The original plan was to do a three day, two night Presidential traverse. A backpack in an extreme environment. Only one problem, an extreme environment can be deadly when combined with extreme conditions. And extreme conditions were what we were faced with. So much for a weather window to get it done. Since there can be a fine line between being tough and being foolish, Redline Guide Ryan McGuire and team wanted a Plan B. They needed one.
[…] with three days of winds up to 100 mph and windchills as low as -70F, a Presidential traverse was simply not the smart play. —Ryan
Ryan decided on a Pemi loop instead, and we suggested opting for a counterclockwise loop in hopes of avoiding Franconia Ridge as long as possible, thinking the conditions might improve. Doing this allowed for escapes down Twin Brook (Plan B) or Franconia Brook (Plan C) Trails on day two if conditions worsened. But this didn’t happen.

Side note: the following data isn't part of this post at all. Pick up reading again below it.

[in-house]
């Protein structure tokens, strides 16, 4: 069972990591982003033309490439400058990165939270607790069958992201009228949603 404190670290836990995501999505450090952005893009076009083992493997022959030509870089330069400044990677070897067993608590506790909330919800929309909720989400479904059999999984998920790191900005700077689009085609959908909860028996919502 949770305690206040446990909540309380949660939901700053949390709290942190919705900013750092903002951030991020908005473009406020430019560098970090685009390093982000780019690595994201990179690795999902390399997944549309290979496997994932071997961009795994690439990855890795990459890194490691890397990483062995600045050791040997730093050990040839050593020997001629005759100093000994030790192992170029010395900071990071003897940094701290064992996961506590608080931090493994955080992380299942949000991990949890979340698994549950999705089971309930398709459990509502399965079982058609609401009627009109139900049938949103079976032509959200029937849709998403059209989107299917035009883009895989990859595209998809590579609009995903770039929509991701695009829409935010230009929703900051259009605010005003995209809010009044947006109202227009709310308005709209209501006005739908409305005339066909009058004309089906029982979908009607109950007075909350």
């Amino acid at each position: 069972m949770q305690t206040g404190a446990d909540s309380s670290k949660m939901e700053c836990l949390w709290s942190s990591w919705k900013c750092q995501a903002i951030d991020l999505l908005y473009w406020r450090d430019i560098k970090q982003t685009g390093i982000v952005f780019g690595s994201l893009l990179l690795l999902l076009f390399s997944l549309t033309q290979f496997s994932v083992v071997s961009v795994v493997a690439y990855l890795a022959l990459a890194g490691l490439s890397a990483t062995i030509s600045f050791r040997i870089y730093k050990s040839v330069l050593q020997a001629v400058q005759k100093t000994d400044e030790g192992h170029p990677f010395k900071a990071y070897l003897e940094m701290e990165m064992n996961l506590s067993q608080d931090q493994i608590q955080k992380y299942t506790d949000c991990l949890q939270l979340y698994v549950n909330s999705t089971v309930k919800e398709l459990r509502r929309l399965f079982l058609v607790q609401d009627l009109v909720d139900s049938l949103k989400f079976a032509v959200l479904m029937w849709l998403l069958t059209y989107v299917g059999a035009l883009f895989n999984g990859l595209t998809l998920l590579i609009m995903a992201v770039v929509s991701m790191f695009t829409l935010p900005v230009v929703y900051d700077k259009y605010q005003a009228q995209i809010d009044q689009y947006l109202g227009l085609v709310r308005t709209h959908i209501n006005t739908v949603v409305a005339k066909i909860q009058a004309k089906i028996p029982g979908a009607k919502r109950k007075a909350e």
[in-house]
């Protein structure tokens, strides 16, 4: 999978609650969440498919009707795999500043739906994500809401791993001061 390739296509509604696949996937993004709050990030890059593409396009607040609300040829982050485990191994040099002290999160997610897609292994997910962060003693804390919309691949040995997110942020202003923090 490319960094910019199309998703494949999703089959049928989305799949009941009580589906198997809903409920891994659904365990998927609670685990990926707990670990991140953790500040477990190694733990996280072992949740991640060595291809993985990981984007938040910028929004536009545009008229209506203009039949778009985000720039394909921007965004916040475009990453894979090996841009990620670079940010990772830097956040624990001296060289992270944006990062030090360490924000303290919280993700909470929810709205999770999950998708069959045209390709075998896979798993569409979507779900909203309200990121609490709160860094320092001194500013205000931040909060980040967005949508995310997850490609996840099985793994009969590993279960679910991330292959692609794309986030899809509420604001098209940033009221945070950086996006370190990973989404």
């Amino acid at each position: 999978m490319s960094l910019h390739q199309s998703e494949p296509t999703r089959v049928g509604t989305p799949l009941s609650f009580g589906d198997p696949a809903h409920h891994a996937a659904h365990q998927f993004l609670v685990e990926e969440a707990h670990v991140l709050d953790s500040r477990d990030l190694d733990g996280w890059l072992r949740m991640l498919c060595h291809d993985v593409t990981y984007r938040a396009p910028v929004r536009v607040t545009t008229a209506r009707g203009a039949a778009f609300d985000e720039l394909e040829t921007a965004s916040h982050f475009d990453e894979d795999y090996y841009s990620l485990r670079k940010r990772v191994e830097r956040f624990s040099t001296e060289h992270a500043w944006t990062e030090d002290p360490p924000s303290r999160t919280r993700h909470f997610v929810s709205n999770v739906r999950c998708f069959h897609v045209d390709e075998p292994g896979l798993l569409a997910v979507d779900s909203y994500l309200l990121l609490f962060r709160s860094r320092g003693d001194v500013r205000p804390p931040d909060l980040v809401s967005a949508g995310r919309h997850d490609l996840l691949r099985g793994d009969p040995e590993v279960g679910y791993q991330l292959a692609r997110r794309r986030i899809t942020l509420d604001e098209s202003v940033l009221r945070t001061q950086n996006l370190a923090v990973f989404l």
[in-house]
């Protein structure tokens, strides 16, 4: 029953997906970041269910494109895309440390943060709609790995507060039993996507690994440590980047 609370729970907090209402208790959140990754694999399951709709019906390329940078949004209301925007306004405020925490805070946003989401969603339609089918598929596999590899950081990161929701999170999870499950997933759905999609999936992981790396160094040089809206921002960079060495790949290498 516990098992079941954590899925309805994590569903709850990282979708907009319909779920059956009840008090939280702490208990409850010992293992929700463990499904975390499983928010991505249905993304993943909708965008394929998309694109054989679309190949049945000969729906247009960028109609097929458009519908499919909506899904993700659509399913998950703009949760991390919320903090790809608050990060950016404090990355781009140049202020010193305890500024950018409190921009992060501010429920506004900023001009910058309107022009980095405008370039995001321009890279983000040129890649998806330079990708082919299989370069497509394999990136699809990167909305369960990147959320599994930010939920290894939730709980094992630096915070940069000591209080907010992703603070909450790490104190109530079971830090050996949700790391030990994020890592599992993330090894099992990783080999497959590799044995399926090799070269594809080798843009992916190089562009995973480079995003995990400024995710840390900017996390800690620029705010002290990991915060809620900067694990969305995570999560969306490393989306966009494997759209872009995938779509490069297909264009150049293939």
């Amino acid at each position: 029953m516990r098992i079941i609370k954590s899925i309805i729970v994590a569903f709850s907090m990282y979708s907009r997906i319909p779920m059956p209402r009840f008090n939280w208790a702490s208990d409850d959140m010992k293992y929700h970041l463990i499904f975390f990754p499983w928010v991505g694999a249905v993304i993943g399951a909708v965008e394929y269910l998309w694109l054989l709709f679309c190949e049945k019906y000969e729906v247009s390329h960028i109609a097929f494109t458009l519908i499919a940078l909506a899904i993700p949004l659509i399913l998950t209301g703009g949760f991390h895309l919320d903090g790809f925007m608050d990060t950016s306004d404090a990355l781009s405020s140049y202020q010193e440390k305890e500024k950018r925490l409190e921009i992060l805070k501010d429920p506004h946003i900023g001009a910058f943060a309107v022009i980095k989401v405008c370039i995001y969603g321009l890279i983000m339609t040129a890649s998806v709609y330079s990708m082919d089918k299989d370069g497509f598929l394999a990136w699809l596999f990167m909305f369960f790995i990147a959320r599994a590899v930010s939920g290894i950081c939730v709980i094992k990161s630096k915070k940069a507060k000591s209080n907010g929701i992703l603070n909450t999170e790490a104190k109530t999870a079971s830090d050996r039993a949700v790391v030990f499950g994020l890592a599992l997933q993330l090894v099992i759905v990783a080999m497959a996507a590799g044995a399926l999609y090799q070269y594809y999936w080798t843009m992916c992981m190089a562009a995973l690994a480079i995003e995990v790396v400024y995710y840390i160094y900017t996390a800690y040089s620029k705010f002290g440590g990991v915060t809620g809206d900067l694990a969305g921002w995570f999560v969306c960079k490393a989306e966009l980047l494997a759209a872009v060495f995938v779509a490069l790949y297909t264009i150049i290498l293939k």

As is par for the course in the White Mountains, they always deliver. After the long slog on day one making it all the way to Guyot, we setup camp for the evening. The morning of day two we woke up to 3-4 inches of fresh snow, low visibility, and more screaming winds. For reasons of safety, morale, and comfort — even though the team stayed warm enough the entire time — they decided to backtrack. —Ryan
With the new snows impeding their progress it took them two hours to get back to Bondcliff, so it was probably a good call. And the winds! Well, three times Ryan was leveled by them. The col between Bond and Bondcliff is the worst.
While we didn’t complete our objective it was still exactly what one of the team members needed as he is training for Denali in June. The 22 miles and over 4000-plus-feet of gain with 75+ L packs was the perfect training trip for the big mountains. —Ryan
Well done, team. Good work up there. And thanks for adventuring with Redline Guiding.